From James Kirke Paulding
Newyork 3rd. January 1814.
The assurances of friends in whose judgement I place confidence, having persuaded me that the little work which accompanies this, is not altogether unworthy of the motive which induced me to undertake it, I now take the liberty to offer it to your acceptance, as the only proof it would be proper for me to give, of my respectfull attachment to your publick & private character.1
I dare also use the freedom to make one request of your Excellency. The choice of the people ought to be the father of the people, and you Sir, I may be permitted to Say have never forfeited that character. A Young man, an orphan, of most respectable family, but destitute of any near connections, to Speak for him, is anxious to Enter into the Navy as a midshipman, in one of the vessels now fitting out at this port. His name is William Langford Howard, by birth, education & talents, a Gentleman, fully qualified to Serve a noble Country, in a noble cause, and in a glorious profession.2 If no motive of policy or propriety, nor any established rule of etiquette, militates against it, your Excellency by granting his wishes, may brighten the future prospects of a worthy young man, and ensure the lasting gratitude of one who seldom asks favours except for his friends. I am, with perfect respect Your Excellency’s Obedt. Servant,
James K. Paulding3
RC (MH: Autograph File, P).
1. Paulding probably forwarded a copy of The Lay of the Scottish Fiddle (New York, 1813; Shaw and Shoemaker description begins R. R. Shaw and R. H. Shoemaker, comps., American Bibliography: A Preliminary Checklist for 1801–1819 (22 vols.; New York, 1958–66). description ends 29455), a narrative poem taking the British to task for their attack on Havre de Grace, Maryland. The poem was a parody of Sir Walter Scott’s popular Lay of the Last Minstrel (Ralph M. Aderman, ed., The Letters of James Kirke Paulding [Madison, Wisc., 1962], xvii, 40).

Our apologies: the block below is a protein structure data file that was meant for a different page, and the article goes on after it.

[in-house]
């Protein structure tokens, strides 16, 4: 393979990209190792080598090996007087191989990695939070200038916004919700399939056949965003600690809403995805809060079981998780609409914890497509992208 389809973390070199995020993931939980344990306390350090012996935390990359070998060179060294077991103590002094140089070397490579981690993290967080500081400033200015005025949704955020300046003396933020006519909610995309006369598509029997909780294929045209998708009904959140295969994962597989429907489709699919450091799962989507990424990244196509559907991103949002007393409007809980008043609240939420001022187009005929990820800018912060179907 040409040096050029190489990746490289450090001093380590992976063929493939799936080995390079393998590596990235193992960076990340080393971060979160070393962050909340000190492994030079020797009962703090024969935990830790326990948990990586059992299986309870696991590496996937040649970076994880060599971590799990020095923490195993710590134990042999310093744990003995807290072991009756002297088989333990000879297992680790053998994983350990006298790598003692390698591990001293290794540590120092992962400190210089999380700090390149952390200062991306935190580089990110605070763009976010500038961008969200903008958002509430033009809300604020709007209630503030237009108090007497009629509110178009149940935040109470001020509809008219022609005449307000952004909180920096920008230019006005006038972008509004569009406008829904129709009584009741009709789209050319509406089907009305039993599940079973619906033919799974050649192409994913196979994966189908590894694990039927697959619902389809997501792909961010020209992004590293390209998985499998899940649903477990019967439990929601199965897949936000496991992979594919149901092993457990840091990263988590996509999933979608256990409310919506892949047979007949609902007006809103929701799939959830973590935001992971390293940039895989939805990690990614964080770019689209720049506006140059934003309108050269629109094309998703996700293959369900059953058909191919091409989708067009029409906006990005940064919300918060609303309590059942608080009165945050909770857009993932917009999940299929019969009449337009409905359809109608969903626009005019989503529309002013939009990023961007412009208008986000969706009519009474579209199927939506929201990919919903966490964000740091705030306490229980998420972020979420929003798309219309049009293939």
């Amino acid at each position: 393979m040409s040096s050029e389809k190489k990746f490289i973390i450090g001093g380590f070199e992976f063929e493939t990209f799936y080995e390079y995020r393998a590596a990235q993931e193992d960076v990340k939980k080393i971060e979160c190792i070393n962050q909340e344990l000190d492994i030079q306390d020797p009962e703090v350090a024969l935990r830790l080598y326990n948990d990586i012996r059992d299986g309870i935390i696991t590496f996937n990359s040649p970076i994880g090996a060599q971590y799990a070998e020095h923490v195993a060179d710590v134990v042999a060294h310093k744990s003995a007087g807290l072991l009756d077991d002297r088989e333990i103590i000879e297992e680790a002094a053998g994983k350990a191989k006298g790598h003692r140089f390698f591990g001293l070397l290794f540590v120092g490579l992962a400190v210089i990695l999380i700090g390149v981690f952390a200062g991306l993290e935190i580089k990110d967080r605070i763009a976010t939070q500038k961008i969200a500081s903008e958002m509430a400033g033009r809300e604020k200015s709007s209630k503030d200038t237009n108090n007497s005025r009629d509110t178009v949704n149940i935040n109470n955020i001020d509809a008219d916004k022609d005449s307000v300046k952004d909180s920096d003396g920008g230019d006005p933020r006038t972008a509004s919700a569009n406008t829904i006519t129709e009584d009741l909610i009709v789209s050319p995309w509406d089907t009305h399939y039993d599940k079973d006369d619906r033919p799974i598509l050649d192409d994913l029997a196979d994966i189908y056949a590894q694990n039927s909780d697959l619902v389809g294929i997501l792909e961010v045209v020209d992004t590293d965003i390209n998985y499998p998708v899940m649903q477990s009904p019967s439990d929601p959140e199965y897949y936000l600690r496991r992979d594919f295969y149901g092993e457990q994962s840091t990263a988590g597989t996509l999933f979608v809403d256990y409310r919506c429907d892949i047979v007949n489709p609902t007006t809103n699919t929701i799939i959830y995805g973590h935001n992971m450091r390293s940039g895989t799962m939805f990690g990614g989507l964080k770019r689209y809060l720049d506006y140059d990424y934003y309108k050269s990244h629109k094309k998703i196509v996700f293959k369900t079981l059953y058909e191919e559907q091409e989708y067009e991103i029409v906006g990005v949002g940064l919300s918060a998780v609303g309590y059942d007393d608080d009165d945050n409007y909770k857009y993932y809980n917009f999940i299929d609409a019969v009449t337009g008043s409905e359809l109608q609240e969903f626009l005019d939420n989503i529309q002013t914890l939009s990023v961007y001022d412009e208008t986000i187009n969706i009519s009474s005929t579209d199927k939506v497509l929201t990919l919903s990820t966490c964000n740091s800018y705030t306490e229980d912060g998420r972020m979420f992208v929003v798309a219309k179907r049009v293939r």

2. Howard was appointed a midshipman on 10 Jan. 1815. He served in the navy until his resignation in 1852, rising to the rank of commander (Callahan, List of Officers of the Navy, description begins Edward W. Callahan, List of Officers of the Navy of the United States and of the Marine Corps from 1775 to 1900 (New York, 1901). description ends 278).
3. James Kirke Paulding (1778–1860), a native of Westchester County, New York, produced the magazine Salmagundi with William and Washington Irving in 1807 and 1808. His satire The Diverting History of John Bull and Brother Jonathan, which JM recommended to Thomas Jefferson, appeared in 1812. Paulding contributed essays on naval topics to Washington Irving’s Analectic Magazine, 1813–14, and in 1815 published The United States and England, a defense of American struggles against British domination. That same year, JM offered him a position as secretary to the Board of Navy Commissioners, which he held until 1823. Paulding continued his literary work while serving as navy agent at New York, 1824–38, but relinquished it during his tenure as secretary of the navy, 1838–41 (Aderman, Letters of James Kirke Paulding, xvi–xviii, xx, xxii–xxiii, 40; JM to Thomas Jefferson, 14 Oct. 1812, PJM-PS, description begins Robert A. Rutland et al., eds., The Papers of James Madison: Presidential Series (7 vols. to date; Charlottesville, Va., 1984–). description ends 5:392–93, 394 n. 9; Senate Exec. Proceedings, description begins Journal of the Executive Proceedings of the Senate of the United States of America (3 vols.; Washington, 1828). description ends 5:135, 138).